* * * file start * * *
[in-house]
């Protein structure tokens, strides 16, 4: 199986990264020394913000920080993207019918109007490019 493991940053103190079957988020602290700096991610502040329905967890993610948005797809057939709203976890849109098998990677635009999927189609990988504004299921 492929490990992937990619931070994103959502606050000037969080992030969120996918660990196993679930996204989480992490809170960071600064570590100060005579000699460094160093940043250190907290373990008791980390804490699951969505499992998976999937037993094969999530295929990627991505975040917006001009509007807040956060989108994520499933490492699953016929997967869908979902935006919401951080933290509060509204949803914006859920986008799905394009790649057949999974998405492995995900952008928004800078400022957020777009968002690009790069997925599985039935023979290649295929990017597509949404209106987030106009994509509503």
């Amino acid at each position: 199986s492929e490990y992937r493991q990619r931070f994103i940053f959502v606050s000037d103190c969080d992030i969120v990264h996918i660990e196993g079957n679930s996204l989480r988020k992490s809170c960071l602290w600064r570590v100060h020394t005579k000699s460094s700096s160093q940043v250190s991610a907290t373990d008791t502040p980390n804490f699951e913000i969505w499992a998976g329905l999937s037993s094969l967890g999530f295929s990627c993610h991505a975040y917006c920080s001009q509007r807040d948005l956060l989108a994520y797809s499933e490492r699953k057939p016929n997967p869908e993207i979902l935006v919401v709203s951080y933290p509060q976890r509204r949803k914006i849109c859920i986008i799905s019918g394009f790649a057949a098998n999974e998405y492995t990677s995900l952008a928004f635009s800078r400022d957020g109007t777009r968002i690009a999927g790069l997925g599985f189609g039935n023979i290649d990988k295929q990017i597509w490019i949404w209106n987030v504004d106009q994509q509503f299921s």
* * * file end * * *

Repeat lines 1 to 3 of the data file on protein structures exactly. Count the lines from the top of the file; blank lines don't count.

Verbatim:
[in-house]
């Protein structure tokens, strides 16, 4: 199986990264020394913000920080993207019918109007490019 493991940053103190079957988020602290700096991610502040329905967890993610948005797809057939709203976890849109098998990677635009999927189609990988504004299921 492929490990992937990619931070994103959502606050000037969080992030969120996918660990196993679930996204989480992490809170960071600064570590100060005579000699460094160093940043250190907290373990008791980390804490699951969505499992998976999937037993094969999530295929990627991505975040917006001009509007807040956060989108994520499933490492699953016929997967869908979902935006919401951080933290509060509204949803914006859920986008799905394009790649057949999974998405492995995900952008928004800078400022957020777009968002690009790069997925599985039935023979290649295929990017597509949404209106987030106009994509509503």
């Amino acid at each position: 199986s492929e490990y992937r493991q990619r931070f994103i940053f959502v606050s000037d103190c969080d992030i969120v990264h996918i660990e196993g079957n679930s996204l989480r988020k992490s809170c960071l602290w600064r570590v100060h020394t005579k000699s460094s700096s160093q940043v250190s991610a907290t373990d008791t502040p980390n804490f699951e913000i969505w499992a998976g329905l999937s037993s094969l967890g999530f295929s990627c993610h991505a975040y917006c920080s001009q509007r807040d948005l956060l989108a994520y797809s499933e490492r699953k057939p016929n997967p869908e993207i979902l935006v919401v709203s951080y933290p509060q976890r509204r949803k914006i849109c859920i986008i799905s019918g394009f790649a057949a098998n999974e998405y492995t990677s995900l952008a928004f635009s800078r400022d957020g109007t777009r968002i690009a999927g790069l997925g599985f189609g039935n023979i290649d990988k295929q990017i597509w490019i949404w209106n987030v504004d106009q994509q509503f299921s």